Income diversification strategies among pastoralists in Central Asia: Findings from Kyrgyzstan

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The loss of land productivity is one of the key challenges facing land use policy-makers worldwide. Pastoralist societies are particularly vulnerable to the loss of land productivity due to their dependence on pastures to raise livestock. Decreasing this dependence through the diversification of livelihood strategies could potentially reduce the vulnerabilities of such societies, with the added benefit of reducing livestock pressure on pastures. This study examines on-pasture income diversification strategies among Kyrgyz pastoralist societies and aims to identify which factors lead to tourism engagement as a non-livestock pasture-related income source. Both individual household and regional (rayon) features associated with diversification are investigated, as are factors such as the perceived high levels of pasture productivity loss. The results show that the income diversification among households differs depending on the number of head of livestock a household owns, regional differences and whether a household manages livestock belonging to others. In addition, the study found no statistically significant result that would show that high perception of pasture degradation would lead to adoption of non-livestock livelihoods, i.e. tourism.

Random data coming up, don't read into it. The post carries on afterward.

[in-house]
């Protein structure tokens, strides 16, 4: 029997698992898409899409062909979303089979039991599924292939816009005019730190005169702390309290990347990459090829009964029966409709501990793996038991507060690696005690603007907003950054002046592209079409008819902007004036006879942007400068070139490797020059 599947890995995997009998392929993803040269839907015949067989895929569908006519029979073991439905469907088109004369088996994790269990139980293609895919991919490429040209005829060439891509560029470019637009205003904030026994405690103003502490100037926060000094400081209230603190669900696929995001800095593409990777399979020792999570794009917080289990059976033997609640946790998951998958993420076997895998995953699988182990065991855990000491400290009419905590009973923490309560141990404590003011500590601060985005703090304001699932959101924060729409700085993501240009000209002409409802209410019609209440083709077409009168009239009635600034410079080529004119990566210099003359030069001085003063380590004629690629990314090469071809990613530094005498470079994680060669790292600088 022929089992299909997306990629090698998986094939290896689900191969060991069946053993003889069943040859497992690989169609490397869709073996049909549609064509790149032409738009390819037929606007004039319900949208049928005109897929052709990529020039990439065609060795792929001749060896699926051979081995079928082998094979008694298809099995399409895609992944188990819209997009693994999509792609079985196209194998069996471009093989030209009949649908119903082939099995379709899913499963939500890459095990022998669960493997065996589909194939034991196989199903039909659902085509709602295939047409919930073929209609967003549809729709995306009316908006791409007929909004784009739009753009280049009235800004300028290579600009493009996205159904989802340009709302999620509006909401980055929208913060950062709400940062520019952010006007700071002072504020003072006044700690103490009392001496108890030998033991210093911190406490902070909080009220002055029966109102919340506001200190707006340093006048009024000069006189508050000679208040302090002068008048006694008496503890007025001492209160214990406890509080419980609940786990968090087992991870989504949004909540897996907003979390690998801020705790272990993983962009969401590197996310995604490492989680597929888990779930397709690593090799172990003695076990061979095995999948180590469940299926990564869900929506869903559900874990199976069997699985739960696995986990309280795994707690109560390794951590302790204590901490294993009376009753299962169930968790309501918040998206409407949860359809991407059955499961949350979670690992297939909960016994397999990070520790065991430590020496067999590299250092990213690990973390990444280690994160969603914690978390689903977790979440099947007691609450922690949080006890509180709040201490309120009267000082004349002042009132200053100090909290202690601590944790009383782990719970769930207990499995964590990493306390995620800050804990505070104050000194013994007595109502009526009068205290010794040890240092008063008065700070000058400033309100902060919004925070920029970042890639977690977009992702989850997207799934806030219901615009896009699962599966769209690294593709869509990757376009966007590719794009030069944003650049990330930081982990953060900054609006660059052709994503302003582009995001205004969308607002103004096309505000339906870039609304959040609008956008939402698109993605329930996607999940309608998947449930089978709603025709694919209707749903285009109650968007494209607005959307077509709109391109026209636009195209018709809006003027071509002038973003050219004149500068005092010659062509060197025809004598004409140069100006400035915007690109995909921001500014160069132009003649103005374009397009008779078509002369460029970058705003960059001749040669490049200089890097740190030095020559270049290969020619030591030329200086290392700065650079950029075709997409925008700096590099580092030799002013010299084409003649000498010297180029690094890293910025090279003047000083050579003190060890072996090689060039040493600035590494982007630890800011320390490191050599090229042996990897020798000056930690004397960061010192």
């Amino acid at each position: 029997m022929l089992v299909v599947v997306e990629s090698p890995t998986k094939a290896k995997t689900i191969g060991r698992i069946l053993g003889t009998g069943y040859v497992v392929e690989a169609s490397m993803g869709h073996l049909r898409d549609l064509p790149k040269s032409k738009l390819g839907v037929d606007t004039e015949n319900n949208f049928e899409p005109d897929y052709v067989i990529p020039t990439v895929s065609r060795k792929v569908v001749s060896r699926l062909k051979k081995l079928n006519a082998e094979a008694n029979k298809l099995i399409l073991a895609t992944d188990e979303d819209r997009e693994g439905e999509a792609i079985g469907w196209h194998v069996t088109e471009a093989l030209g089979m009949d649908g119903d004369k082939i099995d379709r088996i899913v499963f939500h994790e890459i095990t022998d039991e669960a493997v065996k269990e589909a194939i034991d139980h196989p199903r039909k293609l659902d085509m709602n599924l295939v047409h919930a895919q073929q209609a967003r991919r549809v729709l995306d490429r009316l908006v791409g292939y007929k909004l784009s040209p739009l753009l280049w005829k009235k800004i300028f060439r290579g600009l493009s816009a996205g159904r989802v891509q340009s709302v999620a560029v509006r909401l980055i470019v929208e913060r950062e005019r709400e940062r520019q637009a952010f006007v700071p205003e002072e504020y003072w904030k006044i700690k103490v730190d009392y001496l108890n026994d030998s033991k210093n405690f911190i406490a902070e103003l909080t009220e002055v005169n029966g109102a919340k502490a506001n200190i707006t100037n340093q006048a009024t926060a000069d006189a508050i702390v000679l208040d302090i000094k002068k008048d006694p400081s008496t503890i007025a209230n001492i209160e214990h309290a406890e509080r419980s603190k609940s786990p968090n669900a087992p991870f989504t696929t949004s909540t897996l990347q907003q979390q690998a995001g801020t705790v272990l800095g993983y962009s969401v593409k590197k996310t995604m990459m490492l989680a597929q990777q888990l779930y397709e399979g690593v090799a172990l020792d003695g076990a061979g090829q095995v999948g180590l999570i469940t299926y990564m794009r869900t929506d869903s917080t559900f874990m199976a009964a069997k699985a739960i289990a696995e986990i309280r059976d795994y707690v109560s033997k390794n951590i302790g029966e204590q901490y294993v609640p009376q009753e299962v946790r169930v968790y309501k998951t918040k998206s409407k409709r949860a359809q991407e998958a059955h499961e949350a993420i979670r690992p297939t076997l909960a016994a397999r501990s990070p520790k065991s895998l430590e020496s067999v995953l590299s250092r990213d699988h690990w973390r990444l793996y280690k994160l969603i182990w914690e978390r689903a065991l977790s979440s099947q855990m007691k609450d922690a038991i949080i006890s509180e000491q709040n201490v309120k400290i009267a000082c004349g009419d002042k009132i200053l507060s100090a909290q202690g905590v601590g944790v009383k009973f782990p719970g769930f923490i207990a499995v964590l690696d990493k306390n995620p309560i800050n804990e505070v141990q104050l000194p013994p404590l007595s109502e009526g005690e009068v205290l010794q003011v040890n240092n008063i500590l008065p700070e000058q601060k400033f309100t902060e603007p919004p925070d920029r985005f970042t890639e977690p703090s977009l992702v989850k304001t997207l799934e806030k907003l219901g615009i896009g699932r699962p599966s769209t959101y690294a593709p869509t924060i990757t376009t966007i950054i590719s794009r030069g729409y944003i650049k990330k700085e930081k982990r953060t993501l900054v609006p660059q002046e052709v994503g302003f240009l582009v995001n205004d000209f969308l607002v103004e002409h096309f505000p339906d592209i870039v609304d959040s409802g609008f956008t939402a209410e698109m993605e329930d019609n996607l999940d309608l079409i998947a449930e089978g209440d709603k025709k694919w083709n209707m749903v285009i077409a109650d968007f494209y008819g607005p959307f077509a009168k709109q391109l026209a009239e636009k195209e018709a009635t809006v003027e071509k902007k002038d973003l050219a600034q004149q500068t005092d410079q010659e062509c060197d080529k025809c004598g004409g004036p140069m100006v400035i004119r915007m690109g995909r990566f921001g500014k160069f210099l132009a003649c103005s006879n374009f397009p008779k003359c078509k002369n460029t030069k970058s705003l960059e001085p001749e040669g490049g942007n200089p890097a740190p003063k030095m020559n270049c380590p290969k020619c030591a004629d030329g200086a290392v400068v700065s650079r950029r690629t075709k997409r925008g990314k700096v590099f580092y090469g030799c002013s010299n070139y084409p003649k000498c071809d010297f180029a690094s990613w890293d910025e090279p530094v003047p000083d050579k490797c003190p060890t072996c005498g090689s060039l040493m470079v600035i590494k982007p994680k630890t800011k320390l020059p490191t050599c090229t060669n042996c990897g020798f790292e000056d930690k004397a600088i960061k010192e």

Sabyrbekov, R. (2019). Income diversification strategies among pastoralists in Central Asia: Findings from Kyrgyzstan. Pastoralism, 9(1).

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